Out shopping this morning and already the apparently ‘hipster’ suburbs I hang out in have the static electricity of Christmas. It’s not the piped Christmas carols or the Commercial Trees with their baubles in the malls. It’s more actual than that.
It’s a frantic, reluctant Hunger Games kind of participation. We’re in it and we don’t want to be.
There are too many people, there’s not enough time. All of this and we weren’t even Christmas shopping. It was fly spray and soda water for us to the tune of The Little Drummer Boy. We forgot to buy bread. We possibly have no crib for a bed.
Only capitalism could manufacture this awful throng. In my socialist idyll it would be just another day cutting grass with a blunt scythe and a handkerchief tied around my headache.
It’s obviously way too early for all this shit to be happening.
Next week it’s Wallington’s birthday and back in the day we could celebrate that, pause, reflect on the great good fortune of our lives, drink, root, buy fly spray, soda water and bread and when December began we could sigh wearily at the approaching joy of Christmas.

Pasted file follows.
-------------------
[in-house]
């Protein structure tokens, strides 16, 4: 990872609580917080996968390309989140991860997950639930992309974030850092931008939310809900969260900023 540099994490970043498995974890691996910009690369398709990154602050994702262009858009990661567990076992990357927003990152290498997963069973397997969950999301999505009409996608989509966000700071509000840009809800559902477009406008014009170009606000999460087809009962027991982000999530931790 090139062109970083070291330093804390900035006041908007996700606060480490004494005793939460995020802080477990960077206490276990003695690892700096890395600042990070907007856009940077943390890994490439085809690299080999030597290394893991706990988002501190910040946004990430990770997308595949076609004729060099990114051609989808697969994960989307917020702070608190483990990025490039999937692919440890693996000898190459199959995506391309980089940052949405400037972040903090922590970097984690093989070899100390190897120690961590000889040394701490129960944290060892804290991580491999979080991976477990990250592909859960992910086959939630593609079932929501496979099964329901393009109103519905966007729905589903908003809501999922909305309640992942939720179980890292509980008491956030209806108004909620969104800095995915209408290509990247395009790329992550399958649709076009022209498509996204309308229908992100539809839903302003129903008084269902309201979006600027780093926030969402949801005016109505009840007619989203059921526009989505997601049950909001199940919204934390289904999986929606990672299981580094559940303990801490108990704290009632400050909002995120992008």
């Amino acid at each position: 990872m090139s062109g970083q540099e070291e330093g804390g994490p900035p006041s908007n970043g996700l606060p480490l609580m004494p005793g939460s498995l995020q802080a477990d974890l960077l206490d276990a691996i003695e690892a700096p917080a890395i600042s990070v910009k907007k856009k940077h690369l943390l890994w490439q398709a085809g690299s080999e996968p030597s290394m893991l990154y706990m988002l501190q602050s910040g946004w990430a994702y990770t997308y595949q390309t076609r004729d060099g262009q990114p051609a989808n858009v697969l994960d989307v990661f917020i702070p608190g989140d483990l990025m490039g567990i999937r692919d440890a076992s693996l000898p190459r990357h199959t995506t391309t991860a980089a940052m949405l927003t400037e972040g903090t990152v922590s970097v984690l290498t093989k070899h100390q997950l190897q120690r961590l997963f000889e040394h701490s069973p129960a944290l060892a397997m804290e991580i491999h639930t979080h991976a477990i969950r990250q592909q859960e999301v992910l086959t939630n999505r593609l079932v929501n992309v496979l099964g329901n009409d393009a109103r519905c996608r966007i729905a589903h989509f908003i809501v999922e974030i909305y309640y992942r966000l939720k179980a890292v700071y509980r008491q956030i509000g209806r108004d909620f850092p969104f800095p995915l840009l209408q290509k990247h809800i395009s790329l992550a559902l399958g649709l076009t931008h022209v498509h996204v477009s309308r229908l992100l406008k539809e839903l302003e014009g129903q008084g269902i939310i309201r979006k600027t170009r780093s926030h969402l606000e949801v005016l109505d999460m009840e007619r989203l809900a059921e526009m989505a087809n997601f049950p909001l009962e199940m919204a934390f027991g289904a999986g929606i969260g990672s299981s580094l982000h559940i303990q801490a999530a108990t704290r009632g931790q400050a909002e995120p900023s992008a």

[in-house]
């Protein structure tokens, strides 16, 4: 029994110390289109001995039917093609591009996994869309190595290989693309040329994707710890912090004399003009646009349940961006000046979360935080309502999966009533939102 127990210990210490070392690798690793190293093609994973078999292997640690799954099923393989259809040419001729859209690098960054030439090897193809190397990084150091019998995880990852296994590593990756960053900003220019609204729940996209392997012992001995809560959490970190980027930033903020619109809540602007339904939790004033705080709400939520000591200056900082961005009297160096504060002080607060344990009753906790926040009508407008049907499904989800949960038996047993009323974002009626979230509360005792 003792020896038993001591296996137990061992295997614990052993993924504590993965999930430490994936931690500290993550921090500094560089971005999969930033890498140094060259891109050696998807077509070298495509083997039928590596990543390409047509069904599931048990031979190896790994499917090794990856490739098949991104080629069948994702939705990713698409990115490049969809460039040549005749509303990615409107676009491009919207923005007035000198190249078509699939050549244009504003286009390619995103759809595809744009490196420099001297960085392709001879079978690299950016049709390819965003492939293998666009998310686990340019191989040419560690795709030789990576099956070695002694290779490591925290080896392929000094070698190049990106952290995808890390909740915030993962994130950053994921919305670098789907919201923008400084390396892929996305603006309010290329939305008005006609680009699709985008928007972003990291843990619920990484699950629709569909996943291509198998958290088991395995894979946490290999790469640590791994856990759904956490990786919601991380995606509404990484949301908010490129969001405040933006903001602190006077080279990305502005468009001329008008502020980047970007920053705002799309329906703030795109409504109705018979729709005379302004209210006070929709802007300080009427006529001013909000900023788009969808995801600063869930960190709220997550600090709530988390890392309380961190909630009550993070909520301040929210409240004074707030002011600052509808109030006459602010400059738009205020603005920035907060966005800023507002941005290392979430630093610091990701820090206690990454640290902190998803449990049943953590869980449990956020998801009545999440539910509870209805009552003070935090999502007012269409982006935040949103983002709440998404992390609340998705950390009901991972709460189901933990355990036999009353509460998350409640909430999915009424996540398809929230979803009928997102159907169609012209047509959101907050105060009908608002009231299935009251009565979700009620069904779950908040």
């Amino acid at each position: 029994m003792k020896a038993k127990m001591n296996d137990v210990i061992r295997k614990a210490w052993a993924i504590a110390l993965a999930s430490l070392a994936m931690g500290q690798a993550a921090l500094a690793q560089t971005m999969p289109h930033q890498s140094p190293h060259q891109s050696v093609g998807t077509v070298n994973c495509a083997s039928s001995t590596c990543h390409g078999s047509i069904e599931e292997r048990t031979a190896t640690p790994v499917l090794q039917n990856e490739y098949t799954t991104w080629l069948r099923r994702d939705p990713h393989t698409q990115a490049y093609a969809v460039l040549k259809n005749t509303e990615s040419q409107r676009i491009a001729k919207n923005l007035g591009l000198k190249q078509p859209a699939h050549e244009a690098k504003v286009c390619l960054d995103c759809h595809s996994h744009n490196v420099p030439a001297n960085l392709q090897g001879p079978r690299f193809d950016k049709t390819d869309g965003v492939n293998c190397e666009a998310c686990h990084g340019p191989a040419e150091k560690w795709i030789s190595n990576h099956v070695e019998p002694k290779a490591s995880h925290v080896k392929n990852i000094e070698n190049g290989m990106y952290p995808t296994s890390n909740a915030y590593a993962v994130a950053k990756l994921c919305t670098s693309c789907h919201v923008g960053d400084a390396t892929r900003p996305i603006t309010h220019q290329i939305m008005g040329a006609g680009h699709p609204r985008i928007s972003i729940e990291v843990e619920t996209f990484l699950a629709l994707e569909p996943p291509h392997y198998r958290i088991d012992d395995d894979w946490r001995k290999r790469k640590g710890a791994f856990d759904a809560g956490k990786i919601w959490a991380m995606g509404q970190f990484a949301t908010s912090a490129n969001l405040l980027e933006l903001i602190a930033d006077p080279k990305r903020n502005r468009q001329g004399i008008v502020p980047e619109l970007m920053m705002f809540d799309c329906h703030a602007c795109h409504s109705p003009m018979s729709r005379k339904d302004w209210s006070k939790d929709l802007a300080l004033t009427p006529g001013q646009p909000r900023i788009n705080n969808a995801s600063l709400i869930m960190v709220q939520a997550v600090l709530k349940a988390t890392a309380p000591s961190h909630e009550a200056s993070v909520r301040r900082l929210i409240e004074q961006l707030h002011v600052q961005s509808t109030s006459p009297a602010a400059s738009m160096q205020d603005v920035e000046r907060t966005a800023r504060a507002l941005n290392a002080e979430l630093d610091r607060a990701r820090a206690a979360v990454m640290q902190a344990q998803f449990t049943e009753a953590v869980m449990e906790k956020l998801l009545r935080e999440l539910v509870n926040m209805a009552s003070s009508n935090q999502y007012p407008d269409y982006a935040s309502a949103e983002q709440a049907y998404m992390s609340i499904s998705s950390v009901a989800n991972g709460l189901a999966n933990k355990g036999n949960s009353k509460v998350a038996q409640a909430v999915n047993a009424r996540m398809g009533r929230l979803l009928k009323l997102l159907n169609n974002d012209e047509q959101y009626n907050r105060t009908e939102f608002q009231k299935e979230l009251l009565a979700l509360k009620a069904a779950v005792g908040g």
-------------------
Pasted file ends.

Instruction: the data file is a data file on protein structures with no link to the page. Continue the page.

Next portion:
Now the joy of Christmas is stuck to us like shit on a shoe from the beginning of November.
I know; go and contract Ebola in Sierra Leone if you don’t like it here. Or jump the queue to Nauru.
Once we got back home all this grief evaporated in the joy of the garden and the vision splendid and the sunlit plains extended out West from our backyard. On a clear day like today we can see Margaret River WA.
High on domestic bliss I put on a load of washing. Some people lose socks. We lose bed linen. I’m not sure how it happens but whole sheet sets have disappeared. This has happened for years. It’s an expensive thread count. Somewhere in our house there’s a lion, a witch and a wardrobe and a well-stocked linen cupboard.
We lose other stuff too. I’ve never found that cheap mobile phone we use overseas – used. Once. Lost.
Receipts, sheets, socks, jewellery, our Team America DVD, novels, parents, pets, time, various LPs, one of the Thompson Twins – all gone.
But all is not lost. Tomorrow friends and kids are coming over to harvest mulberry leaves for a school silkworm project. I vividly recall the thrill of that project and still own it. And these kids will take the thrill forward to their kids.
Entropy vs Eternity. Etc.